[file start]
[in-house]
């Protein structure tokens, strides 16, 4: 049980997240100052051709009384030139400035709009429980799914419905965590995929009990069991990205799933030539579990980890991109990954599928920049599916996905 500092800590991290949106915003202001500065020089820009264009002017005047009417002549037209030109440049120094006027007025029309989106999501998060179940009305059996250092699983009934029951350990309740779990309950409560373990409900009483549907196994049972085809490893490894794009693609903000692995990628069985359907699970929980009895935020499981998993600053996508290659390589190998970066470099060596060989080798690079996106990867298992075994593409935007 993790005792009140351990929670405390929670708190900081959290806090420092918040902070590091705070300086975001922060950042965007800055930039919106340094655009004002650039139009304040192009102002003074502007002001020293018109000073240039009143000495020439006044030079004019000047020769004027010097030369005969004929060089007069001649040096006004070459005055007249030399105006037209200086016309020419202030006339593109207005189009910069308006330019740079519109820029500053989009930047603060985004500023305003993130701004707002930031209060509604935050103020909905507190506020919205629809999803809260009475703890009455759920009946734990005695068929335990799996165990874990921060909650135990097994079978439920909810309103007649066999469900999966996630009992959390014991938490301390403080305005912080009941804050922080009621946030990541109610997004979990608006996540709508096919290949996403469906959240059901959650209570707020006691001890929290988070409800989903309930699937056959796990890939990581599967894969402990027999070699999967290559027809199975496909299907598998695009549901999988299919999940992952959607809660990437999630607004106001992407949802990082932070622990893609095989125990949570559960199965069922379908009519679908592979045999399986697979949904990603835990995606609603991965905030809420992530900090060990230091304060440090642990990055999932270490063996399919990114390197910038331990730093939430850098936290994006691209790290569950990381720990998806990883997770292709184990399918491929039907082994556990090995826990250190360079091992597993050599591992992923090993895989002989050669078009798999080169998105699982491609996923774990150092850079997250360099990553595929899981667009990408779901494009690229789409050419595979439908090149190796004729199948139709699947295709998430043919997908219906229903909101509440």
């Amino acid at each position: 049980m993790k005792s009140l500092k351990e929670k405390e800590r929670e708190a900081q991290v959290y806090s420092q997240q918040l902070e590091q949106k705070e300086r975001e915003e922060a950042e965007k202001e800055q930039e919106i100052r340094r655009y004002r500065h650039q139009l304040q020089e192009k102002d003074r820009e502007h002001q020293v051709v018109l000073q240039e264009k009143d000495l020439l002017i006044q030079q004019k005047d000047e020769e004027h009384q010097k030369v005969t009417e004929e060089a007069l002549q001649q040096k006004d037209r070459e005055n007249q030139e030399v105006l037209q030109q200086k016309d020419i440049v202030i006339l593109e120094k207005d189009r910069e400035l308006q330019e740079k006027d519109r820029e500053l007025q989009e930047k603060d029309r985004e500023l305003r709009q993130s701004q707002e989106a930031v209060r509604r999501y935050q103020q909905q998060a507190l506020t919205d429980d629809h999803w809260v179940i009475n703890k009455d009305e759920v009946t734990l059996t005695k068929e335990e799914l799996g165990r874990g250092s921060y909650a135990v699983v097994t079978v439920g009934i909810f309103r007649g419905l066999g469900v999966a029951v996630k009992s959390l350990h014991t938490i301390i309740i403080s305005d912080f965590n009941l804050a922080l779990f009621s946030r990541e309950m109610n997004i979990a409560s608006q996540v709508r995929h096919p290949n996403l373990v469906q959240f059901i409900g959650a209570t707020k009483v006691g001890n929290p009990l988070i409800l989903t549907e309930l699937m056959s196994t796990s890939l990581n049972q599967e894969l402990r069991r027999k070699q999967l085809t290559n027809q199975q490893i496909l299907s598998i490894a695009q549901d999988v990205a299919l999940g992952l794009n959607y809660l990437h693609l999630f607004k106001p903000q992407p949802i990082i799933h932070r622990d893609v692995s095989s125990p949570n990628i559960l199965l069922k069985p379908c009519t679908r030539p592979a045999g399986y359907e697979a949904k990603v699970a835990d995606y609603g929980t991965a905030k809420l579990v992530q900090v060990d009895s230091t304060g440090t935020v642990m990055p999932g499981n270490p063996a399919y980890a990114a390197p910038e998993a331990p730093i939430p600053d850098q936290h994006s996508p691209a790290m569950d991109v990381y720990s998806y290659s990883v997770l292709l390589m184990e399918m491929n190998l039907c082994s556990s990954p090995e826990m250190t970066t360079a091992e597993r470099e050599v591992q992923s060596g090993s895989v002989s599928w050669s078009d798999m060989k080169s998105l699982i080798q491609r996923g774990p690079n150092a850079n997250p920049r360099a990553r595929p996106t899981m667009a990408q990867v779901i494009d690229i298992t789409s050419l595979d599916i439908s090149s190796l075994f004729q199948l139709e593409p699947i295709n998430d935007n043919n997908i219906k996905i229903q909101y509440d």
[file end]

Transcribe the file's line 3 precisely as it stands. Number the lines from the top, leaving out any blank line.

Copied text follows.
């Amino acid at each position: 049980m993790k005792s009140l500092k351990e929670k405390e800590r929670e708190a900081q991290v959290y806090s420092q997240q918040l902070e590091q949106k705070e300086r975001e915003e922060a950042e965007k202001e800055q930039e919106i100052r340094r655009y004002r500065h650039q139009l304040q020089e192009k102002d003074r820009e502007h002001q020293v051709v018109l000073q240039e264009k009143d000495l020439l002017i006044q030079q004019k005047d000047e020769e004027h009384q010097k030369v005969t009417e004929e060089a007069l002549q001649q040096k006004d037209r070459e005055n007249q030139e030399v105006l037209q030109q200086k016309d020419i440049v202030i006339l593109e120094k207005d189009r910069e400035l308006q330019e740079k006027d519109r820029e500053l007025q989009e930047k603060d029309r985004e500023l305003r709009q993130s701004q707002e989106a930031v209060r509604r999501y935050q103020q909905q998060a507190l506020t919205d429980d629809h999803w809260v179940i009475n703890k009455d009305e759920v009946t734990l059996t005695k068929e335990e799914l799996g165990r874990g250092s921060y909650a135990v699983v097994t079978v439920g009934i909810f309103r007649g419905l066999g469900v999966a029951v996630k009992s959390l350990h014991t938490i301390i309740i403080s305005d912080f965590n009941l804050a922080l779990f009621s946030r990541e309950m109610n997004i979990a409560s608006q996540v709508r995929h096919p290949n996403l373990v469906q959240f059901i409900g959650a209570t707020k009483v006691g001890n929290p009990l988070i409800l989903t549907e309930l699937m056959s196994t796990s890939l990581n049972q599967e894969l402990r069991r027999k070699q999967l085809t290559n027809q199975q490893i496909l299907s598998i490894a695009q549901d999988v990205a299919l999940g992952l794009n959607y809660l990437h693609l999630f607004k106001p903000q992407p949802i990082i799933h932070r622990d893609v692995s095989s125990p949570n990628i559960l199965l069922k069985p379908c009519t679908r030539p592979a045999g399986y359907e697979a949904k990603v699970a835990d995606y609603g929980t991965a905030k809420l579990v992530q900090v060990d009895s230091t304060g440090t935020v642990m990055p999932g499981n270490p063996a399919y980890a990114a390197p910038e998993a331990p730093i939430p600053d850098q936290h994006s996508p691209a790290m569950d991109v990381y720990s998806y290659s990883v997770l292709l390589m184990e399918m491929n190998l039907c082994s556990s990954p090995e826990m250190t970066t360079a091992e597993r470099e050599v591992q992923s060596g090993s895989v002989s599928w050669s078009d798999m060989k080169s998105l699982i080798q491609r996923g774990p690079n150092a850079n997250p920049r360099a990553r595929p996106t899981m667009a990408q990867v779901i494009d690229i298992t789409s050419l595979d599916i439908s090149s190796l075994f004729q199948l139709e593409p699947i295709n998430d935007n043919n997908i219906k996905i229903q909101y509440d």